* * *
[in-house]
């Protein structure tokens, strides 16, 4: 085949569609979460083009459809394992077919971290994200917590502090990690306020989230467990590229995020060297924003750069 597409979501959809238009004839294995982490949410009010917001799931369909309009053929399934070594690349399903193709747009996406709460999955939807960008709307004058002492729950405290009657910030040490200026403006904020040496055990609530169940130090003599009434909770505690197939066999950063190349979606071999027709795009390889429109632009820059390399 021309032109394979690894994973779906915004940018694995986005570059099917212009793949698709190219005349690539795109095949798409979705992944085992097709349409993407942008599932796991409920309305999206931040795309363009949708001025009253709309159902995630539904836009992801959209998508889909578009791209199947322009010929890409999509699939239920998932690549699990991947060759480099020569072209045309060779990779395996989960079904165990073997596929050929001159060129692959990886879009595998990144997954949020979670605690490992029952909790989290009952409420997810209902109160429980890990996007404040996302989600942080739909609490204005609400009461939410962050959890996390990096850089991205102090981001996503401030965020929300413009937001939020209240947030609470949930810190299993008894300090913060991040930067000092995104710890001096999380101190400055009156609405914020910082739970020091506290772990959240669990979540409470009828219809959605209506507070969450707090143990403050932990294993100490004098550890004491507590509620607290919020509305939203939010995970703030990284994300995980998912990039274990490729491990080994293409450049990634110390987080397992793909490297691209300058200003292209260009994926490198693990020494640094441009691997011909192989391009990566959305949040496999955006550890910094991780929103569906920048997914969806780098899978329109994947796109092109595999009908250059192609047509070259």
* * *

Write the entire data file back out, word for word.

[in-house]
């Protein structure tokens, strides 16, 4: 085949569609979460083009459809394992077919971290994200917590502090990690306020989230467990590229995020060297924003750069 597409979501959809238009004839294995982490949410009010917001799931369909309009053929399934070594690349399903193709747009996406709460999955939807960008709307004058002492729950405290009657910030040490200026403006904020040496055990609530169940130090003599009434909770505690197939066999950063190349979606071999027709795009390889429109632009820059390399 021309032109394979690894994973779906915004940018694995986005570059099917212009793949698709190219005349690539795109095949798409979705992944085992097709349409993407942008599932796991409920309305999206931040795309363009949708001025009253709309159902995630539904836009992801959209998508889909578009791209199947322009010929890409999509699939239920998932690549699990991947060759480099020569072209045309060779990779395996989960079904165990073997596929050929001159060129692959990886879009595998990144997954949020979670605690490992029952909790989290009952409420997810209902109160429980890990996007404040996302989600942080739909609490204005609400009461939410962050959890996390990096850089991205102090981001996503401030965020929300413009937001939020209240947030609470949930810190299993008894300090913060991040930067000092995104710890001096999380101190400055009156609405914020910082739970020091506290772990959240669990979540409470009828219809959605209506507070969450707090143990403050932990294993100490004098550890004491507590509620607290919020509305939203939010995970703030990284994300995980998912990039274990490729491990080994293409450049990634110390987080397992793909490297691209300058200003292209260009994926490198693990020494640094441009691997011909192989391009990566959305949040496999955006550890910094991780929103569906920048997914969806780098899978329109994947796109092109595999009908250059192609047509070259």